What MIT Should Have Done

Dan Butin

Ten thousand students have just taken the final exam in MITx’s course “6.002x Circuits and Electronics.” The sheer size of this course (120,000 first registered back in March), the high-wattage backing of MIT for a certificate of completion to all those who make it through to the end, and the free, open access nature of this MOOC (a “massive open online course”) seemingly ushers in a fundamentally new paradigm in higher education. When coupled with the recent headlines about similar ventures such as Coursera, Udacity, and MIT’s own new partnership with Harvard to form edX, the policy world has been positively aglow: David Brooks calls it a “campus tsunami”; John Chubb proclaims it an “historic transformation”; Thomas Friedman writes, simply, “welcome to the college education revolution.”
In one respect, such adulation is completely understandable. MITx has given anyone, anywhere, the chance to learn from a world-renowned professor at one of the top universities in the world and receive a certificate of achievement for so doing. And it’s just a matter of time before edX (or someone else) solves the logistics of user authentication to turn this certificate into transferable credit for a nominal fee. And as edX and others expand their computer-driven and fully-automated course offerings this fall into the humanities and social sciences (Coursera already has more than 9,000 students enrolled in its fall poetry course), the notion of place-based education seems no longer secure. As Kevin Carey has written, the “monopoly has begun to crumble. New organizations are being created to offer new kinds of degrees, in a manner and at a price that could completely disrupt the enduring college business model.”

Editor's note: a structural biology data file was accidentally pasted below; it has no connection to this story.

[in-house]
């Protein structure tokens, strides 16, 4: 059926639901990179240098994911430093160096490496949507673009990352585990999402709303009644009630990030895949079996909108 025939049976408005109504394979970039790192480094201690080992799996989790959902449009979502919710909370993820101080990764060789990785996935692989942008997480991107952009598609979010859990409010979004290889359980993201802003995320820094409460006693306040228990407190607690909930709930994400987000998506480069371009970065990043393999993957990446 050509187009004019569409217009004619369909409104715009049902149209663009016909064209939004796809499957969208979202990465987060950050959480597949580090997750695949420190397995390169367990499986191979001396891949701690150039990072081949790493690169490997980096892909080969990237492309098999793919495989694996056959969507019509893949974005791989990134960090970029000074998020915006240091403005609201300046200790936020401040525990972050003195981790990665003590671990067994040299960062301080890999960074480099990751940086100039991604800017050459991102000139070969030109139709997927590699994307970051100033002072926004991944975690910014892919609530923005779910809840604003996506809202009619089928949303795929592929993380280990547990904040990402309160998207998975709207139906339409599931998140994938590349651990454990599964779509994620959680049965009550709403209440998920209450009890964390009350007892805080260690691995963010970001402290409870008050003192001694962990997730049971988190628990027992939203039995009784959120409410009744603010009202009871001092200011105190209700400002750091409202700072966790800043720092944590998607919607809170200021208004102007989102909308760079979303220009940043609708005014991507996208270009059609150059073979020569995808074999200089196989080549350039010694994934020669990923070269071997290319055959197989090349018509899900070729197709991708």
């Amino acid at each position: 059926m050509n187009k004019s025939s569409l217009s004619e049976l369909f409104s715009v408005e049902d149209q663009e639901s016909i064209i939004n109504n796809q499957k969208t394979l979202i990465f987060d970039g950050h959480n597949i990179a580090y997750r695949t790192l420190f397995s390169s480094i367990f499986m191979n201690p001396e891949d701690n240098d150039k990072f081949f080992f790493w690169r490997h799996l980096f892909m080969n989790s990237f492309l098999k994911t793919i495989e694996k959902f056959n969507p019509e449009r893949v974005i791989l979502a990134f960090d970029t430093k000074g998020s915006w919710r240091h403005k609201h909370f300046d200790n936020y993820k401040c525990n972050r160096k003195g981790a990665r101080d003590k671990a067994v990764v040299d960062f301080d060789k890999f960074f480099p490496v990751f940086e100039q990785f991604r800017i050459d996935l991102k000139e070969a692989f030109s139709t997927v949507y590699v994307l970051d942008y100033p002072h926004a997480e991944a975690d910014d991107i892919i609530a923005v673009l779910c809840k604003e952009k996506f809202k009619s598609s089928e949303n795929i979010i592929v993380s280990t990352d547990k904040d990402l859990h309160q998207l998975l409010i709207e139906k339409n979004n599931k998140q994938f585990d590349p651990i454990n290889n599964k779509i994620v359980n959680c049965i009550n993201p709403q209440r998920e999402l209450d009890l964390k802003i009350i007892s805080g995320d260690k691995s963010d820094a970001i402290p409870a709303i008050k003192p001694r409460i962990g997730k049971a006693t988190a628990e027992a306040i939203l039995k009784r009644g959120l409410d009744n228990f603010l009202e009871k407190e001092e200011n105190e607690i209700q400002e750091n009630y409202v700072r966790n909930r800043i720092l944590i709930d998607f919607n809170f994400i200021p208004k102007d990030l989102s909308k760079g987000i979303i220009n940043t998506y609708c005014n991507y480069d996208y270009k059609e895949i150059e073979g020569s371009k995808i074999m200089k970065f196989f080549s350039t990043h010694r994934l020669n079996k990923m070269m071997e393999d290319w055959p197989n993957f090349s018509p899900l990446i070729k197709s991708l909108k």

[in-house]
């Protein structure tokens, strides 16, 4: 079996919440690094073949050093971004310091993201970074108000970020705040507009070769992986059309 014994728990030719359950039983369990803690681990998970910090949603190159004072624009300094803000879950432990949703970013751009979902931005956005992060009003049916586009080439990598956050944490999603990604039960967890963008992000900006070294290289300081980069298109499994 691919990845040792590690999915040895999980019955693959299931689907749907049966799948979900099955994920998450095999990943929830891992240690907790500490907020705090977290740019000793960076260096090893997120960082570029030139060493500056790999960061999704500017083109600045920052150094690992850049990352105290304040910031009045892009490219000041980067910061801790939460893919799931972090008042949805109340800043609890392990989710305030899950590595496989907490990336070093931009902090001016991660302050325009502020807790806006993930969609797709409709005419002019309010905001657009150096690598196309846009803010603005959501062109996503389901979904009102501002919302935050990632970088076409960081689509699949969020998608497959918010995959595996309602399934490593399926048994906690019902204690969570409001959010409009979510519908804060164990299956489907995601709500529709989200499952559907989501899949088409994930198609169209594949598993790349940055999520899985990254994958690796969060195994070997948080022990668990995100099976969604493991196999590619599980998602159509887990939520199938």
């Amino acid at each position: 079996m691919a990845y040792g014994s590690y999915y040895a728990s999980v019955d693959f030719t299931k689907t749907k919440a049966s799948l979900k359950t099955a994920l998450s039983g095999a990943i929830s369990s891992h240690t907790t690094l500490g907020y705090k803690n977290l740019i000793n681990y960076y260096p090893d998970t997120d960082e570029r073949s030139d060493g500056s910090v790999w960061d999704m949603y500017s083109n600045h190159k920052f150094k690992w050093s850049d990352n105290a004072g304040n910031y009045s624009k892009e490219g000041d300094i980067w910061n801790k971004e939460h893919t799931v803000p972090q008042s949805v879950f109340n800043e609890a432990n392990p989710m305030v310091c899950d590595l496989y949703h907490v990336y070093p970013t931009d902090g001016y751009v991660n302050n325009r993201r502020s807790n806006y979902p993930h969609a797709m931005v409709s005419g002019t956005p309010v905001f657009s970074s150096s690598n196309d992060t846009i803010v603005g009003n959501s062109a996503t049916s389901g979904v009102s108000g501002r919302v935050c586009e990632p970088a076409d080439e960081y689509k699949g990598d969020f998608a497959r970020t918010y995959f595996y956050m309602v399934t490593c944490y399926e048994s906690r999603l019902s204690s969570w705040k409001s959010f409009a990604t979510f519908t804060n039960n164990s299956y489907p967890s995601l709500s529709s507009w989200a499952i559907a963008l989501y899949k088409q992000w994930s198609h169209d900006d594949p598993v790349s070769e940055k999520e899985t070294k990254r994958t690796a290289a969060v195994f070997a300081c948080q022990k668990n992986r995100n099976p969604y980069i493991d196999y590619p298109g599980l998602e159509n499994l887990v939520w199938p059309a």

Indeed. If I can take the vast majority of my general education requirements from top-notch professors at famous universities in the comfort of my bedroom, why should I ever again have to pay $400 per credit to get dressed, drive 20 miles to my regional college, search for a parking space, and attend a lecture in a massive auditorium with 300 other students listening to an adjunct I don’t know go through a PowerPoint lecture I could have scrolled through at 1.25X speed in the MITx course? In one fell swoop, every introductory college course in the country has been put on notice.
Full Text: elearn Magazine: What MIT Should Have Done.

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